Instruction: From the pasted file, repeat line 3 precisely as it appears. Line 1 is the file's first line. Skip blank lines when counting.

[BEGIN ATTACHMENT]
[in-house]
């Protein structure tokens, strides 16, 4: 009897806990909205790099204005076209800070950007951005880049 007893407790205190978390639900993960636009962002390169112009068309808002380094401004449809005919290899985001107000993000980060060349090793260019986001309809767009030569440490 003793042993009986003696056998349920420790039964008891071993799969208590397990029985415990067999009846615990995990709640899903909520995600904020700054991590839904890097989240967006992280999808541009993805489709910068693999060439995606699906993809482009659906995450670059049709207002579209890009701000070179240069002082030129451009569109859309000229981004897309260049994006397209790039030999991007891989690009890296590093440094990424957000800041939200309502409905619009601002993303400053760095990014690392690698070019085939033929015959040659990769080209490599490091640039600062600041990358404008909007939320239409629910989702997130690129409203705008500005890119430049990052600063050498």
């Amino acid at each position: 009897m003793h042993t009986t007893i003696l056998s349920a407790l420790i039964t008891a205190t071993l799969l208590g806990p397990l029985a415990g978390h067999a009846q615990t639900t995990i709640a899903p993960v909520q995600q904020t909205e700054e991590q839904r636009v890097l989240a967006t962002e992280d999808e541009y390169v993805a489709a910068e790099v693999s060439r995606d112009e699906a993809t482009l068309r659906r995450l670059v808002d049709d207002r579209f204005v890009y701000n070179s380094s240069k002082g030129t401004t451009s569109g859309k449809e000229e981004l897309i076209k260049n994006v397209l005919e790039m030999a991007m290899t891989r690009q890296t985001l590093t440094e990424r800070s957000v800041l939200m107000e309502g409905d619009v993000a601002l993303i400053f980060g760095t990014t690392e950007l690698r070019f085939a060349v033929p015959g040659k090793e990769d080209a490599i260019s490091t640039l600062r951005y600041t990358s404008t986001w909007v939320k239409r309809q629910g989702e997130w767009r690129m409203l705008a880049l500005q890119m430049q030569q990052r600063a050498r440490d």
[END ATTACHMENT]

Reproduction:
């Amino acid at each position: 009897m003793h042993t009986t007893i003696l056998s349920a407790l420790i039964t008891a205190t071993l799969l208590g806990p397990l029985a415990g978390h067999a009846q615990t639900t995990i709640a899903p993960v909520q995600q904020t909205e700054e991590q839904r636009v890097l989240a967006t962002e992280d999808e541009y390169v993805a489709a910068e790099v693999s060439r995606d112009e699906a993809t482009l068309r659906r995450l670059v808002d049709d207002r579209f204005v890009y701000n070179s380094s240069k002082g030129t401004t451009s569109g859309k449809e000229e981004l897309i076209k260049n994006v397209l005919e790039m030999a991007m290899t891989r690009q890296t985001l590093t440094e990424r800070s957000v800041l939200m107000e309502g409905d619009v993000a601002l993303i400053f980060g760095t990014t690392e950007l690698r070019f085939a060349v033929p015959g040659k090793e990769d080209a490599i260019s490091t640039l600062r951005y600041t990358s404008t986001w909007v939320k239409r309809q629910g989702e997130w767009r690129m409203l705008a880049l500005q890119m430049q030569q990052r600063a050498r440490d």